I watched the two episodes of the PBS show that were broadcast last night. On the whole, I prefer the book. The first, on van Gogh, was beautifully filmed and I loved the closeups of juicy mounds of wet paint being attacked by a brush. But there was a little too much of wind blowing in the wheatfields and shadows in unknown places and the actor playing Vincent tended to mumble his words (or maybe that's my hearing). I didn't get any of the passion of van Gogh. Schama as narrator of his own book was fairly good, but a little arch at times (and maybe that's just my perception). The Picasso segment was very informative on the history of the Guernica painting and I enjoyed seeing various stages of that great work. But again, a little too much TV art with bullfights and mysterious shadowy profiles of an actor puffing a cigarette or cigar and presumed to be Picasso. Both episodes were really quite beautiful, but I guess I expected something a little different. I'll watch the remaining programs in a different frame of mind.

Check out Charley Parker's blog on the Power of Art broadcast. He has images and links to other information about the program.

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Sunday, June 17, 2007

The Power of Art on PBS

This eight-week series is based on a book I reviewed several months ago. I enjoyed The Power of Art by Simon Schama very much and I'm looking forward to the series. The first program on van Gogh airs in my area tomorrow night, (Monday, June 18) at 9:00 p.m. est. The second episode, on Picasso, immediately follows at 10:00 p.m. I believe the remaining programs are one hour. Check your local listings on the PBS website. You can request to be notified of upcoming Power of Art broadcasts.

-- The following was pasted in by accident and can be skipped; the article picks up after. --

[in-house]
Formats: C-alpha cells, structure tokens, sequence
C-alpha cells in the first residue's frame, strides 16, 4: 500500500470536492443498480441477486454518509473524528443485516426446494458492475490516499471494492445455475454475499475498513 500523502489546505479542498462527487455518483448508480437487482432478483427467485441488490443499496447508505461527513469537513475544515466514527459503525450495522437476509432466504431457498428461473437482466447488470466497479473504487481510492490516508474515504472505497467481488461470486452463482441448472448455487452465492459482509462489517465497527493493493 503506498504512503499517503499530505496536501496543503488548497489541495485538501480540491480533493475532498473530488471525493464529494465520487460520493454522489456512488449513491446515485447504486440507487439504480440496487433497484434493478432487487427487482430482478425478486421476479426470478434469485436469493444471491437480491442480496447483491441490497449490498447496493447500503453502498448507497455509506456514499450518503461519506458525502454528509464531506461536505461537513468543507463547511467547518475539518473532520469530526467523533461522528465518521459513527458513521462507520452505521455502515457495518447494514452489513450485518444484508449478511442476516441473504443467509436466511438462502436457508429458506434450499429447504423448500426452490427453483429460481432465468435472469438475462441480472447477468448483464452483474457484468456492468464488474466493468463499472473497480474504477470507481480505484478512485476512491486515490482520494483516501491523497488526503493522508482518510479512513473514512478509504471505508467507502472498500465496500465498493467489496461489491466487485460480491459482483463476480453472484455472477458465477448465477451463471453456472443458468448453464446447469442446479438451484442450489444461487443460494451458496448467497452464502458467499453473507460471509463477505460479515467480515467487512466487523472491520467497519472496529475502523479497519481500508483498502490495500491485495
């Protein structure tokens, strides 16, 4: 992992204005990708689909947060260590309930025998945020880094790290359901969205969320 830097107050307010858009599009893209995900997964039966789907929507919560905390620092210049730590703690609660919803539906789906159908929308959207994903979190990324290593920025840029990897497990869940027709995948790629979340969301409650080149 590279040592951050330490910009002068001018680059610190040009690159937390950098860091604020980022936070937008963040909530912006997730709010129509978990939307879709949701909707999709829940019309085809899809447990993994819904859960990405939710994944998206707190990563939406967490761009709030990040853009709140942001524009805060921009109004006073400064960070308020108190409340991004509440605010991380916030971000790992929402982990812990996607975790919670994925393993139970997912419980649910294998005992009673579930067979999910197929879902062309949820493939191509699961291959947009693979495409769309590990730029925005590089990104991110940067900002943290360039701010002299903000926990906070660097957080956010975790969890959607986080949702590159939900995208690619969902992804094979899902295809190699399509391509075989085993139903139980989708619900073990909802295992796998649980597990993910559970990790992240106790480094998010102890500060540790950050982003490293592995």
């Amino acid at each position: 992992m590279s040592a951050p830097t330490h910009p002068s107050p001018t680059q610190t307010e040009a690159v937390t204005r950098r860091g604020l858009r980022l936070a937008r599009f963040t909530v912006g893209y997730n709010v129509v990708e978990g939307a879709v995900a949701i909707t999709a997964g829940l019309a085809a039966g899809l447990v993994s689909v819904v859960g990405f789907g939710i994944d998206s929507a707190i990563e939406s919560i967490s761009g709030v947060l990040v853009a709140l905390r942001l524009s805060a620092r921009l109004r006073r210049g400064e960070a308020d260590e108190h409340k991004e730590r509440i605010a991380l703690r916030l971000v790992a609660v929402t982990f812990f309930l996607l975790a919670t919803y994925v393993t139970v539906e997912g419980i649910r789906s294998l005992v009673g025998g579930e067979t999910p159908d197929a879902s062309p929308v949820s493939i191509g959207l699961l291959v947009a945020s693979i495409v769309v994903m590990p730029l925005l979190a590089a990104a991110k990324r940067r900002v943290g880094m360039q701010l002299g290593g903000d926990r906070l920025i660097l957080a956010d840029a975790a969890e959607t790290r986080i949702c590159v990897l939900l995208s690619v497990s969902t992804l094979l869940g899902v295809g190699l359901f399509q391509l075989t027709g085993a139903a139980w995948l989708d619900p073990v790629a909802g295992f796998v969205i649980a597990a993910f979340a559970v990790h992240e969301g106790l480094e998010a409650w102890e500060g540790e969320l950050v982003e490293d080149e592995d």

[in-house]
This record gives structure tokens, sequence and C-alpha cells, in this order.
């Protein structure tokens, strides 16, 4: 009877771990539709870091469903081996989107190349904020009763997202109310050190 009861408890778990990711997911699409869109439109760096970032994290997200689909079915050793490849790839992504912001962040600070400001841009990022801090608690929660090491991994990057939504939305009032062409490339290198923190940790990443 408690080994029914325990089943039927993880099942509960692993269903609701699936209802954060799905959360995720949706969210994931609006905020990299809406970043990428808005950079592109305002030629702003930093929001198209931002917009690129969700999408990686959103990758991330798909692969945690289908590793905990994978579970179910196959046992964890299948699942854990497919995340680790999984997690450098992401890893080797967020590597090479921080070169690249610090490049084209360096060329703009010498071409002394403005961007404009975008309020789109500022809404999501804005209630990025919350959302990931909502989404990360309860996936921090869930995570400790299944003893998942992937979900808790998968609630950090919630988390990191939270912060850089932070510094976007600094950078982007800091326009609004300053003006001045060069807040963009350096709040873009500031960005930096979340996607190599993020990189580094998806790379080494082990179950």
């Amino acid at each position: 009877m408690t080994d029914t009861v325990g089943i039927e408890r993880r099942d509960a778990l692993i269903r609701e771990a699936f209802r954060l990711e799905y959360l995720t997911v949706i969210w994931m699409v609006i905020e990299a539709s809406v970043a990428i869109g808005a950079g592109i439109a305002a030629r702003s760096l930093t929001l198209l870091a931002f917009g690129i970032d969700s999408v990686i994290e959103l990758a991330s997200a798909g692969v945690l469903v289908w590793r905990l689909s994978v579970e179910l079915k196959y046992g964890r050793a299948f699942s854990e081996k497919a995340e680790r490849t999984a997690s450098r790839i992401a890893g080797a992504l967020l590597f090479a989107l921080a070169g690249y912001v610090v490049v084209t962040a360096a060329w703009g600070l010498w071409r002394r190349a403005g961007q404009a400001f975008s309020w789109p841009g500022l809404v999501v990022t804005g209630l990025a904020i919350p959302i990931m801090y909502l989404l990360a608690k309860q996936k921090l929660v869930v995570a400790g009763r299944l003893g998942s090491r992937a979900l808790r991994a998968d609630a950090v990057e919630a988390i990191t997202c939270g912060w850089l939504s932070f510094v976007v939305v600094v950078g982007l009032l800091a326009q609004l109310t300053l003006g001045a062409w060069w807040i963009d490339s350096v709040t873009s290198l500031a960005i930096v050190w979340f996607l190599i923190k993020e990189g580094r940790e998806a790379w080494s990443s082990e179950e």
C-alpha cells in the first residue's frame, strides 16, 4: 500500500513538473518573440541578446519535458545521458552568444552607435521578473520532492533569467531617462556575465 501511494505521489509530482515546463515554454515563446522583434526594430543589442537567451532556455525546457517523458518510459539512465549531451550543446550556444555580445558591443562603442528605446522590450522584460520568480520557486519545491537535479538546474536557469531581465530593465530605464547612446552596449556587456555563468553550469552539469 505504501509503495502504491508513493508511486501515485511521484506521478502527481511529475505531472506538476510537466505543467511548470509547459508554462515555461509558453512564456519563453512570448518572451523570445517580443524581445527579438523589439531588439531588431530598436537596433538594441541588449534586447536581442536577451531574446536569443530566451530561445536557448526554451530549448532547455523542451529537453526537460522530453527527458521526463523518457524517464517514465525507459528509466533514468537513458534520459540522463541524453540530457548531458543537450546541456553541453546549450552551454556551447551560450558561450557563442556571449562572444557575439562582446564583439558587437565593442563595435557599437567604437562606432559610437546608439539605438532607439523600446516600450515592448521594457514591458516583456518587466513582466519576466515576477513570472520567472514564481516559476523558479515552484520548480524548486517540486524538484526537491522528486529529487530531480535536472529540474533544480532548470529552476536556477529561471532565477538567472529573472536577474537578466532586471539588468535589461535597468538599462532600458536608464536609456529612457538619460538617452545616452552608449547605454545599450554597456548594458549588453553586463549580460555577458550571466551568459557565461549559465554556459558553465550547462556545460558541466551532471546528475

What I found intriguing about the book was its coverage of the political influence and social, cultural and business aspects of the various artists. It will be interesting to see how all this is played out on TV.

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Saturday, June 16, 2007

About masking fluid

My friend George Bussinger at McCallister's Art Store in Dayton emailed me a tip for my blog today. He had several customers complain that masking fluid turns rubbery and useless if it isn't used regularly. George says that his commercial artist customers drop several marbles into the fluid to keep the fluid level near the top so air can't dry out the fluid.

Another tip, from Sylvia Dugan (PainterBear at WetCanvas): Keep the bottle or jar upside down. This works well for the pointed tip mask applicators, too.

Does anybody else have any ideas on liquid mask?

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Wednesday, June 13, 2007

It never rains...

But it pours. I know, I know. Terrible cliche, but true. Here I am working diligently on my book and over the past month, the following: Visit from Colorado son, who didn't make it home for Christmas because of the Denver bizzard. Visit from Durango son and wife who ditto (the good news). Visit to husband from a Health Monster (to be continued). Receipt of slides for judging a watercolor exhibition (Slides upside down in the carousel and my projector on the fritz). Visit to doctor for biopsy on skin lesions (results pending). I look like I got the worst of a fist fight. Nevertheless, the book is progressing, the weather has been fantastic and I will survive, although I may not blog much (the least of my worries).